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Gradients in the number of species at reef-seagrass ecotones explained by gradients in abundance.

Tuya F, Vanderklift MA, Wernberg T, Thomsen MS - PLoS ONE (2011)

Bottom Line: Patterns in the number of species, however, can be confounded by patterns in abundance of individuals, because more species tend to be found wherever there are more individuals.Similarly, the abundance of gastropods and species density was higher at edges relative to interiors of Amphibolis meadows, but not in Posidonia meadows.The higher number of species at the reef-Amphibolis edge was therefore a consequence of higher abundance, rather than species richness per se.

View Article: PubMed Central - PubMed

Affiliation: Centro en Biodiversidad y Gestión Ambiental, Marine Sciences Faculty, Universidad de Las Palmas de Gran Canaria, Las Palmas, Canary Islands, Spain. f.tuya@ecu.edu.au

ABSTRACT
Gradients in the composition and diversity (e.g. number of species) of faunal assemblages are common at ecotones between juxtaposed habitats. Patterns in the number of species, however, can be confounded by patterns in abundance of individuals, because more species tend to be found wherever there are more individuals. We tested whether proximity to reefs influenced patterns in the composition and diversity ('species density'  =  number of species per area and 'species richness'  =  number of species per number of individuals) of prosobranch gastropods in meadows of two seagrasses with different physiognomy: Posidonia and Amphibolis. A change in the species composition was observed from reef-seagrass edges towards the interiors of Amphibolis, but not in Posidonia meadows. Similarly, the abundance of gastropods and species density was higher at edges relative to interiors of Amphibolis meadows, but not in Posidonia meadows. However, species richness was not affected by proximity to reefs in either type of seagrass meadow. The higher number of species at the reef-Amphibolis edge was therefore a consequence of higher abundance, rather than species richness per se. These results suggest that patterns in the composition and diversity of fauna with proximity to adjacent habitats, and the underlying processes that they reflect, likely depend on the physiognomy of the habitat.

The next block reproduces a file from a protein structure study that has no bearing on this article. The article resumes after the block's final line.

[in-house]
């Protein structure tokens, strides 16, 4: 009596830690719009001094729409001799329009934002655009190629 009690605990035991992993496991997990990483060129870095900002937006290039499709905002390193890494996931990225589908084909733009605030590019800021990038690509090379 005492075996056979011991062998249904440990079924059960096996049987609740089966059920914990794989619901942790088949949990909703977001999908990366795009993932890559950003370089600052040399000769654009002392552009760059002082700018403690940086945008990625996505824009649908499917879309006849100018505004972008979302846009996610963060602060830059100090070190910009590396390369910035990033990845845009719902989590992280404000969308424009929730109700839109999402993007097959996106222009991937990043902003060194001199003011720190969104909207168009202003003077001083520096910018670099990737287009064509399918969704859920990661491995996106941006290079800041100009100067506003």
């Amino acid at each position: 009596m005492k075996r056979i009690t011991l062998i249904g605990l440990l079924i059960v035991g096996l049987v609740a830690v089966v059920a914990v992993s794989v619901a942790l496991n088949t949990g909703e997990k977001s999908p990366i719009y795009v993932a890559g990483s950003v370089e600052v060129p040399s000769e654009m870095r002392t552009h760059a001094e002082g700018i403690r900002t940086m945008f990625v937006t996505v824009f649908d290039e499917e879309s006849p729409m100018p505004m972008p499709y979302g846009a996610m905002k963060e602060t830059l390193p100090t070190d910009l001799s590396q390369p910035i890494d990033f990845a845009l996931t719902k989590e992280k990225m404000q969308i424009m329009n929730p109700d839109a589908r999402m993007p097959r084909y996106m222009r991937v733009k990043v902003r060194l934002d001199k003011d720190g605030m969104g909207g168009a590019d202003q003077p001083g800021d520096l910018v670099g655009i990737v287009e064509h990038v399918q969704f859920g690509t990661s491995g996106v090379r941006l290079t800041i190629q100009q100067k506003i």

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Total number of gastropod species on reefs and seagrass meadows with varying proximity to reefs.(a) Posidonia; (b) Amphibolis. The number of shared taxa between reefs and seagrass meadows at varying proximity from reefs is nested (i.e. black bar) inside each bar.
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pone-0020190-g001: Total number of gastropod species on reefs and seagrass meadows with varying proximity to reefs.(a) Posidonia; (b) Amphibolis. The number of shared taxa between reefs and seagrass meadows at varying proximity from reefs is nested (i.e. black bar) inside each bar.

Mentions: A total of 15,368 individuals and 43 species of gastropods were counted on reefs and adjacent seagrass meadows. Five species were unique to reefs, while four species were unique to seagrass meadows. The total number of gastropod species generally declined monotonically from reef edges to the interiors of seagrass meadows (Fig. 1). The total number of shared taxa between reefs and seagrass meadows also declined with increasing distance from reefs, though this decline depended on the dominant seagrass species: reefs and reef-seagrass edges shared a larger number of taxa in Amphibolis meadows (Fig. 1b). The total abundance of gastropods (Fig. 2) was higher on reefs than in seagrass meadows (Table 1; P<0.05 for “Distances” in all cases). Total abundances were higher at reef-seagrass edges (0 m) than in Amphibolis-seagrass interiors (>300 m) (Fig. 2, P<0.05, pairwise comparisons), but not in Posidonia-seagrass interiors (Fig. 2, P>0.05, pairwise comparisons).